Democratic governors are beginning to get more than a little miffed at their Texas Republican counterpart. Mistakes made by those other states have been a golden opportunity for Gov. Rick Perry.
When other states raise taxes, Perry reminds them that Texas doesn’t have an income tax. When they enact draconian gun laws, he tells them Texas loves the Second Amendment. High unemployment figures? We have jobs a’ plenty waiting for you here in Texas he tells them, according to Politico.
And it’s working, much to the displeasure of states whose liberal social experiments have turned out to be colossal failures.
Perry has been touting the Lone Star state through radio and magazine ads, as well as personal appearances, and he custom-tailors each pitch according to that particular state’s problems: In California, for example, he said “I hear building a business in California is next to impossible,” and he refers to Illinois as “…an environment that, intentionally or not, is designed for you to fail.”
Those attacks hit where it hurts and have touched off an angry political backlash against Perry outside the Texas borders, with Democrats mocking his attempts to steal jobs as clownish – and warning the Republican governor to keep his hands off. In a memorable put-down, Gov. Jerry Brown said Perry’s incursions into California were about as effective as breaking wind.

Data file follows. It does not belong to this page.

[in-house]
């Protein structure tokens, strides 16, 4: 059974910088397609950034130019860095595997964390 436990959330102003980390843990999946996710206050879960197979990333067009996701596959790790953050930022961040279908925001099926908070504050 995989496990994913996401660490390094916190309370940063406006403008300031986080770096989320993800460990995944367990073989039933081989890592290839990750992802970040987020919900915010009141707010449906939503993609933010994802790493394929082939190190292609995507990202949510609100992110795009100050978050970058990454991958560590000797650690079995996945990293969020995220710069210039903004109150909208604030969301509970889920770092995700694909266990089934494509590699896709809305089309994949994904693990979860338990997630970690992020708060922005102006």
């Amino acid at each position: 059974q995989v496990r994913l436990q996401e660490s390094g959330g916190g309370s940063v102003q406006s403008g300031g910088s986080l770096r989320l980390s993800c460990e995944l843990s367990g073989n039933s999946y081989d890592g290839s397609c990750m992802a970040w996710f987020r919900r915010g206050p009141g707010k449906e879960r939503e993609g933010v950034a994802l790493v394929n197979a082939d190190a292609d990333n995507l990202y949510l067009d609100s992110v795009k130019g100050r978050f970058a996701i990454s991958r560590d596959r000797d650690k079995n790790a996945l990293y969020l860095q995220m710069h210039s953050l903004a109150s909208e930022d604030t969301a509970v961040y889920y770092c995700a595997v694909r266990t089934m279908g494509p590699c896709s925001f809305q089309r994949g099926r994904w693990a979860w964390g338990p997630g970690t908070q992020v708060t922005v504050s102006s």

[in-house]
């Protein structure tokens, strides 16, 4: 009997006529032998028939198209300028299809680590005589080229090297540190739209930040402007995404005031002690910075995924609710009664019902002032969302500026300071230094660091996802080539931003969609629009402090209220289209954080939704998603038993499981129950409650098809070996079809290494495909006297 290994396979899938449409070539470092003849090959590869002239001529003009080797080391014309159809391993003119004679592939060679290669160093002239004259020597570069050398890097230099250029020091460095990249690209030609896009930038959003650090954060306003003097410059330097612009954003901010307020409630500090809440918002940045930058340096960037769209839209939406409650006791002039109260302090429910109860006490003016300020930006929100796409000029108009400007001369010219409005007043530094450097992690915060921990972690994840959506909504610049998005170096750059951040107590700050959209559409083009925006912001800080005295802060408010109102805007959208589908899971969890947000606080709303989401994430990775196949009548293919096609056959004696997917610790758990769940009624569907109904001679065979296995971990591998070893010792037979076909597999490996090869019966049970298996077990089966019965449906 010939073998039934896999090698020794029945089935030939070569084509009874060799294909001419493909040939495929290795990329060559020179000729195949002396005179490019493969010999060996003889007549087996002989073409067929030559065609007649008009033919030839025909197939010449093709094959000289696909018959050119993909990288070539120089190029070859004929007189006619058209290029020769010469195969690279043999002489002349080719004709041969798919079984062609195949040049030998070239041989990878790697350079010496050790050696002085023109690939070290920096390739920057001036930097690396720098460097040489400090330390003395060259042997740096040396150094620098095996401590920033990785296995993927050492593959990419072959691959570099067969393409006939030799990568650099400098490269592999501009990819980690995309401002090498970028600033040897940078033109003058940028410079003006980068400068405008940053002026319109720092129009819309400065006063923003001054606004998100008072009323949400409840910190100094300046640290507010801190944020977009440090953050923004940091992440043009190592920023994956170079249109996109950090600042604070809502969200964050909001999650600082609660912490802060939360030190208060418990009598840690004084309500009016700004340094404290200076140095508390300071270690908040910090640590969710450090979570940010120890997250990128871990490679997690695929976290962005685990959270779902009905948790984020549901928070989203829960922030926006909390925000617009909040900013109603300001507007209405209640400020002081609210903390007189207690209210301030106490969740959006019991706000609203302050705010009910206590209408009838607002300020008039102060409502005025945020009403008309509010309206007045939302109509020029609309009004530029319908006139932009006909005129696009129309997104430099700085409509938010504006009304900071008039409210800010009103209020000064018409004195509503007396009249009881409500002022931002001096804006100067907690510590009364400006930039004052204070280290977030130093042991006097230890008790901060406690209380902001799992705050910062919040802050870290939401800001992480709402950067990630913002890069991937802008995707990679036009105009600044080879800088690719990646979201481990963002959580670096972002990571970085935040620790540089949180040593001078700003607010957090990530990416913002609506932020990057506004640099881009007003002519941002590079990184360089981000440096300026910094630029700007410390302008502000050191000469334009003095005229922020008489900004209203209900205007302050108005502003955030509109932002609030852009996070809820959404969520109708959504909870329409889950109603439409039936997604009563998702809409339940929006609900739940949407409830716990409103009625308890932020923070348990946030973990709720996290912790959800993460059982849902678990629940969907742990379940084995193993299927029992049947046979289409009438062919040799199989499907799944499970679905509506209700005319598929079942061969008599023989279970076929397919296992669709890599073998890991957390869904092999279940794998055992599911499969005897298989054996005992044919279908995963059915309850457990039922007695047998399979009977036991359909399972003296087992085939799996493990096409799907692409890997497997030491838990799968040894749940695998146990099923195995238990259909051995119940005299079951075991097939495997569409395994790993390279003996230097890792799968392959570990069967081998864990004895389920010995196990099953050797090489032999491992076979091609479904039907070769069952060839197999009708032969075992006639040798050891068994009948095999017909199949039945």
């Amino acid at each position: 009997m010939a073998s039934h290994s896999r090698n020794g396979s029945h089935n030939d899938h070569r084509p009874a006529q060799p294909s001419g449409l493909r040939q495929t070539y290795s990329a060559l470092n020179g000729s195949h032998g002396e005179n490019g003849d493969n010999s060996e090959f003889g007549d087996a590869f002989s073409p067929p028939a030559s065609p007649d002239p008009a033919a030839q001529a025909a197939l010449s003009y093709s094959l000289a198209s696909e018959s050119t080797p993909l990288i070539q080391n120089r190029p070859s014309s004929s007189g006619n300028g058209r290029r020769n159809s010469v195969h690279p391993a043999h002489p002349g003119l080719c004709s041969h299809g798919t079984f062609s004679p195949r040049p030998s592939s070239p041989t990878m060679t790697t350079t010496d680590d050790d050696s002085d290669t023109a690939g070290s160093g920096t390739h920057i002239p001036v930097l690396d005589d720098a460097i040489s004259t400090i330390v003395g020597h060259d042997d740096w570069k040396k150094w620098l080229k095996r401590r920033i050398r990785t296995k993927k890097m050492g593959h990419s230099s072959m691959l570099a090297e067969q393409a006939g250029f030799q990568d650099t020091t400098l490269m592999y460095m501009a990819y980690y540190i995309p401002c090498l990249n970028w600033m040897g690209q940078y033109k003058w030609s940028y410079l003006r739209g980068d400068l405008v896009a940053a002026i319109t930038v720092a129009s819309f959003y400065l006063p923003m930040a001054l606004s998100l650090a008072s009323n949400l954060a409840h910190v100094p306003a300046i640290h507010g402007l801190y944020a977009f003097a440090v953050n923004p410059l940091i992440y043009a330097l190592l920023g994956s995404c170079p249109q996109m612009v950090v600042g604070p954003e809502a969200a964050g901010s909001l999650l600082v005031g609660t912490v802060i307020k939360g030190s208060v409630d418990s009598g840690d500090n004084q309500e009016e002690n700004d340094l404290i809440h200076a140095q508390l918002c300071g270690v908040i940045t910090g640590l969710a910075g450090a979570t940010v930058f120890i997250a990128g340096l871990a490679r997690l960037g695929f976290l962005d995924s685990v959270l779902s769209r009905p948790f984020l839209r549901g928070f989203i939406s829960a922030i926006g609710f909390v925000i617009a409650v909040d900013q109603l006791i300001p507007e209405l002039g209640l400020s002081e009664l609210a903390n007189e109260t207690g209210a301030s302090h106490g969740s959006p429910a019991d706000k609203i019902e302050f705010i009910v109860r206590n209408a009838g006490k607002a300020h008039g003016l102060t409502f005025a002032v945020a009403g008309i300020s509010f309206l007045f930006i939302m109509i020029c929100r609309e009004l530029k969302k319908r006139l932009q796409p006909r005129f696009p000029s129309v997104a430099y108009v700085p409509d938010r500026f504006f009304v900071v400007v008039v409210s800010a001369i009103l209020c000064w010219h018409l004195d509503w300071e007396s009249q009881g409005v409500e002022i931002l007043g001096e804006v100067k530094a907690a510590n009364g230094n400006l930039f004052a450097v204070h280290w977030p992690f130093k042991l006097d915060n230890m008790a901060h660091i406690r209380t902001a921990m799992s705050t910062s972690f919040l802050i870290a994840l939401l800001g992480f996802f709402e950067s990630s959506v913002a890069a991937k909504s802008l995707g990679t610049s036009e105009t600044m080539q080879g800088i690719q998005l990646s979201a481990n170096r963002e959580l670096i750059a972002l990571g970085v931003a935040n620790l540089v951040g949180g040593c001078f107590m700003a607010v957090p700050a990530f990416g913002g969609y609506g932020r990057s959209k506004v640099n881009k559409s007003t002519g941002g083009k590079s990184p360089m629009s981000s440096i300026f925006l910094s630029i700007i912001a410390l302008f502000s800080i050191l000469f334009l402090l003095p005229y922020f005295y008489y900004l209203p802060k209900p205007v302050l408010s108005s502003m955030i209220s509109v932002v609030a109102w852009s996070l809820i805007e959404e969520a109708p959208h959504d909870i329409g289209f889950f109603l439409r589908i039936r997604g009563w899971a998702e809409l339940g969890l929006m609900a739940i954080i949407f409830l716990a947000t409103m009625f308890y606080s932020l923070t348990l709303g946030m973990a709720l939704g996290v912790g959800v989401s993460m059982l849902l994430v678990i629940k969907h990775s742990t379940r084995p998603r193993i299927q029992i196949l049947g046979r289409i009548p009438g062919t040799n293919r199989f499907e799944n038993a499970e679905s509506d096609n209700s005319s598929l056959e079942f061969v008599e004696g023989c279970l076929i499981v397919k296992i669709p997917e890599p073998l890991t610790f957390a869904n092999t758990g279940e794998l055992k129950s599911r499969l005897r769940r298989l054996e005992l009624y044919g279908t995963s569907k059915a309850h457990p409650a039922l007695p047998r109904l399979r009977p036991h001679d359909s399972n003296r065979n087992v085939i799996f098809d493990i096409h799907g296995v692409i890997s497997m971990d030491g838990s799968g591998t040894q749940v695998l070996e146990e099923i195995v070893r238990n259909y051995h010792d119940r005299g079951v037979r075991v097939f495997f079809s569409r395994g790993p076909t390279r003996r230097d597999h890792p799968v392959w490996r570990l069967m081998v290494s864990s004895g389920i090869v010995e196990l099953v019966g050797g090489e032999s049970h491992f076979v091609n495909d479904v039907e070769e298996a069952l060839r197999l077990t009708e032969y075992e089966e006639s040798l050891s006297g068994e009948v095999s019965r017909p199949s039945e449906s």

Ineffective? Perhaps not.
“At the end of the day, no matter how any of the [states] respond, people are left with two distinct messages: That guy down in Texas has got big brass balls and he’s creating a lot of jobs. It’s brilliant marketing and very smart politics,” political strategist Mark McKinnon told Politico.
“Of course it breaks all the rules of inter-state diplomacy and protocol,” he added.
Indeed, Perry’s critics often refer to his raids as outright “poaching.”
Of course, pretty much all states engage in raiding efforts to some degree, so long as they have something to offer. Florida’s governor Rick Scott not only raids other states but other countries as well. And Floridians have been inundated with the soft-sell “Pure Michigan” ads produced by Michigan.org for years. But Perry’s detractors claim he takes it a step too far.
“The biggest difference with Perry was, he was kind of like a Roman emperor coming into town with horns blowing in front of his arrival, his parade,” Doug Whitley told Politico. Whitley is the president and CEO of the Illinois Chamber of Commerce.
“I thought it was a bit over-the-top,” Whitley added. “Other governors tend to do it with a little less fanfare but no less desire to make a positive impression in the Illinois business community.”
As for the folks back home, “I think Republicans like it,” saidTexas GOP strategist Todd Olsen. “I think they like hearing you pound your chest about the remarkable jobs climate in Texas.”
A message to those states being raided: if you thought more about your constituents and less about yourselves and your legacy, you’d have very little to worry about.
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